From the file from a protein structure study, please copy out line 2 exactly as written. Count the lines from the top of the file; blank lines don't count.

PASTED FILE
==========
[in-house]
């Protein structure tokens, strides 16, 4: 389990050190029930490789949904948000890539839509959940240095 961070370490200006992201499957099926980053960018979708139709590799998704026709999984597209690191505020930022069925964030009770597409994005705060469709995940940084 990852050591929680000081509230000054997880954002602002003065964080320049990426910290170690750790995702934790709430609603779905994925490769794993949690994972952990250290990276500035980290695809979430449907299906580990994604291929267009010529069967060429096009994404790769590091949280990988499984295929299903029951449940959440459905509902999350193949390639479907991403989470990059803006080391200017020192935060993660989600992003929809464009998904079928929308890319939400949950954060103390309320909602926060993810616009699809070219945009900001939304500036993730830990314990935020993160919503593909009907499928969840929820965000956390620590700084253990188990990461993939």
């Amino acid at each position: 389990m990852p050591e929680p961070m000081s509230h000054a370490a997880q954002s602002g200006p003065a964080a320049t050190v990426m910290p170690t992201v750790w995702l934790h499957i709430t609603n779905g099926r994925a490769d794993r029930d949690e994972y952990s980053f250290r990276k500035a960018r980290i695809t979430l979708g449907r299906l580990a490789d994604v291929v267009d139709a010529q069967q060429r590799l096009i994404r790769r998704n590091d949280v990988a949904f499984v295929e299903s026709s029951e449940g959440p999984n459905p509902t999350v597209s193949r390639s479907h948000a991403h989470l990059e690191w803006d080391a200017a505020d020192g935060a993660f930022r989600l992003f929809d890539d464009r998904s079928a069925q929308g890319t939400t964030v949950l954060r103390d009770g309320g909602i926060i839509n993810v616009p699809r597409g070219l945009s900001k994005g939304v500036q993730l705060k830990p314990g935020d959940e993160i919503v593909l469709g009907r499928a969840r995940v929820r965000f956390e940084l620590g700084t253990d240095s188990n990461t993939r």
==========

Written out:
């Protein structure tokens, strides 16, 4: 389990050190029930490789949904948000890539839509959940240095 961070370490200006992201499957099926980053960018979708139709590799998704026709999984597209690191505020930022069925964030009770597409994005705060469709995940940084 990852050591929680000081509230000054997880954002602002003065964080320049990426910290170690750790995702934790709430609603779905994925490769794993949690994972952990250290990276500035980290695809979430449907299906580990994604291929267009010529069967060429096009994404790769590091949280990988499984295929299903029951449940959440459905509902999350193949390639479907991403989470990059803006080391200017020192935060993660989600992003929809464009998904079928929308890319939400949950954060103390309320909602926060993810616009699809070219945009900001939304500036993730830990314990935020993160919503593909009907499928969840929820965000956390620590700084253990188990990461993939």